India 184 for 6 (Kohli 64, Rahul 50, Mahmud 3-47, Shakib 2-33) beat Bangladesh 145 for 6 (Litton 60, Hardik 2-28, Arshdeep 2-38) by five runs on DLS method
But when Litton blasted seven fours and three sixes inside the first seven overs, Bangladesh had an excellent foundation. They were 66 for no loss when rains interrupted and curtailed the match. At that time, Najmul Hossain Shanto, Litton’s opening partner, was seven off 16.
They should have been confident of scoring the 85 needed off the last nine overs (54 balls) upon resumption, particularly as the field was likely to be greasy following the downpour. But when Shanto called for a tight second, two balls into resumption, Litton’s spikes failed to adequately grip the damp surface he was running on, and he was out by a about a metre to an outstanding Rahul direct hit, from just beyond midwicket.
Litton’s hope-giving barrage
Man really set Bangladesh up. Then got out in an incredibly frustrating manner, which he bore little blame for.
The game was on when he hit Arshdeep for three fours in the second over – the first past backward point, the second down the ground, the third crashed through extra-cover.
He kept nailing them. Bhuvneshwar Kumar got swivel-pulled into the stand beyond deep square-leg. Then, the best shot of the game, perhaps, came: Litton got low and scooped Bhuvneshwar over the shoulder for six in the bowler’s next over.
By the time the Powerplay ended, he had completed a 21-ball fifty, and Bangladesh were flying. After seven overs, they were 66 for 0 – 17 runs ahead of the Duckworth-Lewis-Stern par score, when the rains came down and forced a long break. Litton had 59 off 26 then.
But then, second ball after resumption, he ran a second upon his partner Shanto’s insistence, and he slipped on the now-damp surface, causing him to lose valuable metres. The direct hit from Rahul caught him a metre short. This was when the chase turned.
He’d made three single-figure scores in a row, but given his half-centuries in the warm-ups, could you really call this a dip? Either way, Rahul smote two spectacular sixes in the powerplay to suggest he was never out of touch. The first was a languid pick-up shot over deep square leg off Shoriful Islam. The second – the best of them all – was a supremely timed square-cut off Hasan Mahmud that flew into the stands. He hit two more sixes later, and was out in the 10th over, having proven his worth.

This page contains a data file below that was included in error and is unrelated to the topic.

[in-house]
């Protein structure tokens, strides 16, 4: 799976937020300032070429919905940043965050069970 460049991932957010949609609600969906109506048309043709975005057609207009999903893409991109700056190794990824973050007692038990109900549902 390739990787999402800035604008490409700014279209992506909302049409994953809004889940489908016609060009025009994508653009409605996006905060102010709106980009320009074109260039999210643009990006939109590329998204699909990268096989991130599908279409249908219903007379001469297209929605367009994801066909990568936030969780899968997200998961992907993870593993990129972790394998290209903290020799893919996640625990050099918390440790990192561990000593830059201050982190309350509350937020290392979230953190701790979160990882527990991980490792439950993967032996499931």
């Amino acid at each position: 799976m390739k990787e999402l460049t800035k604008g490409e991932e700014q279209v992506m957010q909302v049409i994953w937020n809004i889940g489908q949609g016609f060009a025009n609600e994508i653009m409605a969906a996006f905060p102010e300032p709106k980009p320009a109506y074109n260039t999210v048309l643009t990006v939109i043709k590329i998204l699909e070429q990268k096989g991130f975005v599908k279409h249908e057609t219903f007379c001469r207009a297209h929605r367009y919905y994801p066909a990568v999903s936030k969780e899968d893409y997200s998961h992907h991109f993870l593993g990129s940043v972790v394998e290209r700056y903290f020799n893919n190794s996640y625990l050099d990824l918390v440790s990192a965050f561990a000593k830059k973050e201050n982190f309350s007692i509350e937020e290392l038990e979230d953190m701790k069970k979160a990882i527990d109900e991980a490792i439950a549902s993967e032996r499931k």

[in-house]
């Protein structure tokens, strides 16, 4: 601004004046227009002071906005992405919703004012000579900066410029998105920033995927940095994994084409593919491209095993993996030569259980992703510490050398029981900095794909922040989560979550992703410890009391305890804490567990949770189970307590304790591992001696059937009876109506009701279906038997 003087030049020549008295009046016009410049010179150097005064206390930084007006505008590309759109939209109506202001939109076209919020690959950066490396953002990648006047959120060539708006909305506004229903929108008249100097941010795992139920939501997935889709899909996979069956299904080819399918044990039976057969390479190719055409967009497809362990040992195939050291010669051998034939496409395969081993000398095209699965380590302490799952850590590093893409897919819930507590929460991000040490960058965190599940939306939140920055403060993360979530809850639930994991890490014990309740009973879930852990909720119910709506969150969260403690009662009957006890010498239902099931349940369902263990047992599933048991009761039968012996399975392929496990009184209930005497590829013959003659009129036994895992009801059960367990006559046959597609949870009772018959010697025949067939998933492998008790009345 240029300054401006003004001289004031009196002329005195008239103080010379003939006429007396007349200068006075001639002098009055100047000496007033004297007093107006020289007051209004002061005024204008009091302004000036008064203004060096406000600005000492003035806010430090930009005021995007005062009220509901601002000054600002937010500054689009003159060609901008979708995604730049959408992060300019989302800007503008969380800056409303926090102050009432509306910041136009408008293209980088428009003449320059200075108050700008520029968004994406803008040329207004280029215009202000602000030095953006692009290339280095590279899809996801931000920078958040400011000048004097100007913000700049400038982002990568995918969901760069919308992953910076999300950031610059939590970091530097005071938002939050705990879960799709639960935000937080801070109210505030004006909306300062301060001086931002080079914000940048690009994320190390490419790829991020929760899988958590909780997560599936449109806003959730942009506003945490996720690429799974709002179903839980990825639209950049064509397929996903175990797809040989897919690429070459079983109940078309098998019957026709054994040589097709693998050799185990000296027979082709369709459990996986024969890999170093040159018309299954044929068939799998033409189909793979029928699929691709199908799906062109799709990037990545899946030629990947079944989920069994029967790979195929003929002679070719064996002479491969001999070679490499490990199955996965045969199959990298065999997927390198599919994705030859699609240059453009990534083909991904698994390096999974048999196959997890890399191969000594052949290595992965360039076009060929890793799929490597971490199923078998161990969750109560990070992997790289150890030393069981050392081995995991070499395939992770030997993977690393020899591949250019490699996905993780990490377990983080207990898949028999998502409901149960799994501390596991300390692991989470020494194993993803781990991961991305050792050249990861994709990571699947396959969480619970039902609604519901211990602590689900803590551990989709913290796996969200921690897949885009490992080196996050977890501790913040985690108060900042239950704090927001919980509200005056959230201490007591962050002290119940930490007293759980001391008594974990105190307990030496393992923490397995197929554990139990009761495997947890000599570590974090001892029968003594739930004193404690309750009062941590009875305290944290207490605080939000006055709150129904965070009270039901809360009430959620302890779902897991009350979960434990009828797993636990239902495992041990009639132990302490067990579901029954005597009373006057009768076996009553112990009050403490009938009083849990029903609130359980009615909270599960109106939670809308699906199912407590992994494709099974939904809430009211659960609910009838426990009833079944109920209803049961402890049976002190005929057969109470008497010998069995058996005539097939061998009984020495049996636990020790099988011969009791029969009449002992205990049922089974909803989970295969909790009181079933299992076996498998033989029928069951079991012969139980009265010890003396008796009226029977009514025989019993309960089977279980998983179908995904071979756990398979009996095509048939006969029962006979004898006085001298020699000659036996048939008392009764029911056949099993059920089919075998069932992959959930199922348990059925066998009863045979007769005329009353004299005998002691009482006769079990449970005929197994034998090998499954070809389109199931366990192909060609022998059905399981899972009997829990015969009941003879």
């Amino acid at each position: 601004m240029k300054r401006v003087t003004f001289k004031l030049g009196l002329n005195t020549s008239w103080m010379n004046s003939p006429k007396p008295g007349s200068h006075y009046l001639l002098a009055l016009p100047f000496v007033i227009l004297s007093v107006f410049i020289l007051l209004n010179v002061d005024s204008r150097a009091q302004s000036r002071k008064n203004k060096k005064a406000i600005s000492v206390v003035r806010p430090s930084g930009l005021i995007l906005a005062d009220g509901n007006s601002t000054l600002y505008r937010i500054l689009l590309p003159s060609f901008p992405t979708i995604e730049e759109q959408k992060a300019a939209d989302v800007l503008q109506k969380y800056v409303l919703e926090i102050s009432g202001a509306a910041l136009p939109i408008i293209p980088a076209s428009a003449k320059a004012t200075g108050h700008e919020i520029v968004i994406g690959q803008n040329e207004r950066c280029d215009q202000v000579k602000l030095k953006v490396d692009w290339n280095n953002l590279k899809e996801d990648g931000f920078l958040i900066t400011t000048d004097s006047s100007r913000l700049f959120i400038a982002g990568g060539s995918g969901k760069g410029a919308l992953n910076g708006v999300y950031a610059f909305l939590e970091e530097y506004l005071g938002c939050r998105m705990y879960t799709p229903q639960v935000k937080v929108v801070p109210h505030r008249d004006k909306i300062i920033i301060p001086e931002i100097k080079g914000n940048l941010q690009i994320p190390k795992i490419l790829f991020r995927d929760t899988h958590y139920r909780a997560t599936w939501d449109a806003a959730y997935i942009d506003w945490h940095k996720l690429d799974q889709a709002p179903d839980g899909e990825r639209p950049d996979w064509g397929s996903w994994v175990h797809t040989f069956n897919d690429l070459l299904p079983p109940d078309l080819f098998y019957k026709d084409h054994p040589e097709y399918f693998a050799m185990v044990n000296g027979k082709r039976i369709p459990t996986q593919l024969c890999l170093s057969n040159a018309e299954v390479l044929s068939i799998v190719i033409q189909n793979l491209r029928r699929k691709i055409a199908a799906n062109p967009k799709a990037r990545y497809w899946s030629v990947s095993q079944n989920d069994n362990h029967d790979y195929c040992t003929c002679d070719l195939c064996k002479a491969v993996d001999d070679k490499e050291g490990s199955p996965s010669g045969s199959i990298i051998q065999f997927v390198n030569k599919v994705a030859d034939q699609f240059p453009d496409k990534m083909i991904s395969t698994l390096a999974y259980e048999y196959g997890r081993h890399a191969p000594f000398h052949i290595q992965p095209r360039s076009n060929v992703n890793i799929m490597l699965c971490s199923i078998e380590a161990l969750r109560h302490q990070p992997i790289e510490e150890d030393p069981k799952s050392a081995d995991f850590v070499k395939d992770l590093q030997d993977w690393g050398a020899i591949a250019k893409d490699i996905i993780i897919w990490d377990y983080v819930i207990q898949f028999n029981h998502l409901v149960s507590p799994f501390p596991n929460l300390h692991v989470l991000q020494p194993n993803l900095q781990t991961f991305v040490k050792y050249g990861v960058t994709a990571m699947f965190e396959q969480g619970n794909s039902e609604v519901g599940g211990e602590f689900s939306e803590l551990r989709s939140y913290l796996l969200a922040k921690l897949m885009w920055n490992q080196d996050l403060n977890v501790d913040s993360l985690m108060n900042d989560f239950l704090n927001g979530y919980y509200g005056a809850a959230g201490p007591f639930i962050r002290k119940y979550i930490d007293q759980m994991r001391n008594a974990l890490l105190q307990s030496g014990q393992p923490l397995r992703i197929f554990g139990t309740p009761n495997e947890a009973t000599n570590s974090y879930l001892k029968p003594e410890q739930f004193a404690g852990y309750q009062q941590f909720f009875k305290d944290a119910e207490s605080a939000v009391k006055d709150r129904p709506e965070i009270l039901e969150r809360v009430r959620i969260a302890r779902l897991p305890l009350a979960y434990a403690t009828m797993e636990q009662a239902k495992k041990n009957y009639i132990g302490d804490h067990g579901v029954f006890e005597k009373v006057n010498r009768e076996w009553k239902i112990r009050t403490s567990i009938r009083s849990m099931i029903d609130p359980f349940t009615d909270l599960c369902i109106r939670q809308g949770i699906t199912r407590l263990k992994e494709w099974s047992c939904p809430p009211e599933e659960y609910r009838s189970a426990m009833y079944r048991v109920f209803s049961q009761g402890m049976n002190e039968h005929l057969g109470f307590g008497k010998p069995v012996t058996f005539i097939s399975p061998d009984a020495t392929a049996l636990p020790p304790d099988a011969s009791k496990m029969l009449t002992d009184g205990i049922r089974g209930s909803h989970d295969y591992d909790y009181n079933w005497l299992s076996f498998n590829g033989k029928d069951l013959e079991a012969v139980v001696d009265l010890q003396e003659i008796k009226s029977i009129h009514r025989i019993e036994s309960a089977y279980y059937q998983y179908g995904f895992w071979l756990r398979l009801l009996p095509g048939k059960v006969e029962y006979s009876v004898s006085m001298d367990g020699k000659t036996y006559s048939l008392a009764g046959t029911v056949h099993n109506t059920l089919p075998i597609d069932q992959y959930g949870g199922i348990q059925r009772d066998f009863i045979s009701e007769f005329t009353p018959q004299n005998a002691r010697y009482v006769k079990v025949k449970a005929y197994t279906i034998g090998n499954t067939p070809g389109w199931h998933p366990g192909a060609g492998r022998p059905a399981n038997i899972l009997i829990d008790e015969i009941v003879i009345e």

If you’re going to drop anchor, this is the way to do it. You bat in your more-aggressive team-mates’ slipstream. And then you make sure you catch up. Even at the end of the 14th over, Kohli was 32 off 28 – not a particularly impressive score. But then where other anchor-role players frequently fail to kick on from here, Kohli excels at surging through the late overs. This time, he struck four fours and a six through the last six overs, to end up a strike rate of 145.45. This tournament, he has 220 runs at a strike rate of 144.73 and has been dismissed just once in four innings.
Bangladesh’s post-Litton fade
Before Litton was run-out, Bangladesh struck 67 from 43 deliveries, and they’d lost no wickets. In the 34 balls after he got out (not including the dismissal delivery), Bangladesh lost five wickets and made only 40 runs. This essentially, was where Bangladesh truly lost it – Arshdeep and Hardik Pandya bowling double-wicket overs.
Shanto tried to revive Bangladesh’s hopes, but India always seemed the likelier winner.
Andrew Fidel Fernando is ESPNcricinfo’s Sri Lanka correspondent. @afidelf
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